Harry Wu questions Falun Gong's claims about organ transplants
Well-known human rights activist Harry Wu confirms organs taken from prisoners are sold, but questions the spiritual movement's figures.
Beijing (AsiaNews/Agencies) There is no evidence that Falun Gong members are executed en masse to harvest their organs, this according to Harry Wu, a prominent US-based campaigner for human rights in China and an expert on Laogai (Re-education through Labour) camps.
Mr Wu, who spent 19 years in Laogai camps, has uncovered evidence that establishes that for quite some time Chinese prisoners have been used to supply organ banks and executed on demand for needy transplant patients.
His doubts are not over the practice but over the alleged spike in transplants and organs sale purportedly carried out at the expense of the Falun Gong.
Back in March the Falun Gong claimed that 6,000 of its practitioners had been sent to a secret concentration camp in Sujiatun district (Shenyang, Liaoning), and that at least 4,500 were killed to harvest their hearts, kidneys, corneas and skin (see Epoch Times, March and April 2006).
For Mr Wu, the Falun Gong's claims are not corroborate by photos, documents or detailed information but are based on the testimony of few witnesses, neither of whom had first-hand information.
"I tried several times to see the witnesses, but they said no," he explained. "Even today, I don't know their names."
The two witnesses, who are now in the West, have refused to meet international agencies to provide more detailed information. Since they claim to have knowledge about thousands of people whose lives may be in danger it would be essential they be more open.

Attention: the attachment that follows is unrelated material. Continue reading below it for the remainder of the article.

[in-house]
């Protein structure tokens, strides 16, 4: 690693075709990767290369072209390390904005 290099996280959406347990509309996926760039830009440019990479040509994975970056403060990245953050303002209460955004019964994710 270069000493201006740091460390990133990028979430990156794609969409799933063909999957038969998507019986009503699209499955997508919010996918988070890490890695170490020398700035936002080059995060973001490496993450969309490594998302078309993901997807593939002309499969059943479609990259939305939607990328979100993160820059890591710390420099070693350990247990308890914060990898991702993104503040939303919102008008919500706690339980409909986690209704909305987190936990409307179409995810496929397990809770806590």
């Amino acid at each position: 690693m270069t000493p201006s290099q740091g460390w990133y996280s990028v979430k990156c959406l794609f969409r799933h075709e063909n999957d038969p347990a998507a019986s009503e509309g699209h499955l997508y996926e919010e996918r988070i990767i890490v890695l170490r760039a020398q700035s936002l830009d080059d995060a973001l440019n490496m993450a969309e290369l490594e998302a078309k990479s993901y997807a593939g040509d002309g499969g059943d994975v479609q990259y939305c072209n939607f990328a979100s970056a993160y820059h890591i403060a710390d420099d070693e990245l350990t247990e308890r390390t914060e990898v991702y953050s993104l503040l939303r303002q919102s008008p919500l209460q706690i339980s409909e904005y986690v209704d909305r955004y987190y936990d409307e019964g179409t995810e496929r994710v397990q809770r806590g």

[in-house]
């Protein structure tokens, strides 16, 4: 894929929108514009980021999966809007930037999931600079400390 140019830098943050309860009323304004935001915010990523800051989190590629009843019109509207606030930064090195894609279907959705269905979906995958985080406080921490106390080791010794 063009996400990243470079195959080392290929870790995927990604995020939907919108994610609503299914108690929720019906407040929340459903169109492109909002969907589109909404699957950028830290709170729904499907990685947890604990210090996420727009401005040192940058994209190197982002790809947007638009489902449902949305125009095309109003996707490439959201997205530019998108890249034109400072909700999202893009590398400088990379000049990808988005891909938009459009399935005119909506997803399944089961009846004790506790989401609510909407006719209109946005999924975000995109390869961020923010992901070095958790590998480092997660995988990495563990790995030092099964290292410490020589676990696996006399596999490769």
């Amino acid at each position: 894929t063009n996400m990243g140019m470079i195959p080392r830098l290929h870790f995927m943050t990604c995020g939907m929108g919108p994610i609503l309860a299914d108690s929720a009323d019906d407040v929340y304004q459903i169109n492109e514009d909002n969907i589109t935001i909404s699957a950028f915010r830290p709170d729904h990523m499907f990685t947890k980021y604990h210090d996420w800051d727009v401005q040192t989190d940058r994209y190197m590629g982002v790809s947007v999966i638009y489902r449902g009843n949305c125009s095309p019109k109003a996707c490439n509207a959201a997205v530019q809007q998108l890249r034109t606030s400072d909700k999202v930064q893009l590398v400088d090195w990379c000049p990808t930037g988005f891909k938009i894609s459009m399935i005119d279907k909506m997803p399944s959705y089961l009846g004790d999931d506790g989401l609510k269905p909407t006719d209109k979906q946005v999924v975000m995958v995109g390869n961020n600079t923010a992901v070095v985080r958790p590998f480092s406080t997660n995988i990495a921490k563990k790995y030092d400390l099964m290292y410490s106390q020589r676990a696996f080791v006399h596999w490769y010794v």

Mr Wu said he sent his own investigators but they failed to find the concentration camp or corroborate the claims of forced organ removals.
US State Department said its officials visited the area several times in April and found no evidence to support allegations that a site in northeast China was used as a concentration camp to jail Falun Gong practitioners or as a facility to harvest thousands of organs.
Claims appear even shakier when considering where the organs allegedly sold, which, according to the witnesses, is mainly Thailand but also in other regions of the world. But there is no evidence of this trade in thousands of organs, according to Mr. Wu, who noted that in Thailand the law does not even permit organ donations, unless they are between immediate family members. And if the claims were correct, this "would mean 1,500 persons per year or at least 120 persons per month whose organs were removed".
"This would be impossible to accomplish in an environment such as Sujiatun," for it lacks the necessary medical facilities and where 2,000 corneas could not be removed in less than two years.
David Matas, an international human rights lawyer who co-authored an independent report which supports the Falun Gong claims, countered Mr Wu's argument that it would be impossible to remove the corneas from 2,000 people in such a short time span.
"The process of removing the eyes takes only 20 minutes," he said, adding that one surgeon could remove corneas from 2,000 bodies in just 83 days.
According to Mr Wu, whose statement appears online at www.cicus.org, Falun Gong's claim that they are victims of an Auschwitz-like camp runs the risk of being treated as "political propaganda." Still, in his opinion, the "Chinese Communist government is an evil regime that commits many atrocities, including the persecution of the Falun Gong." (PB)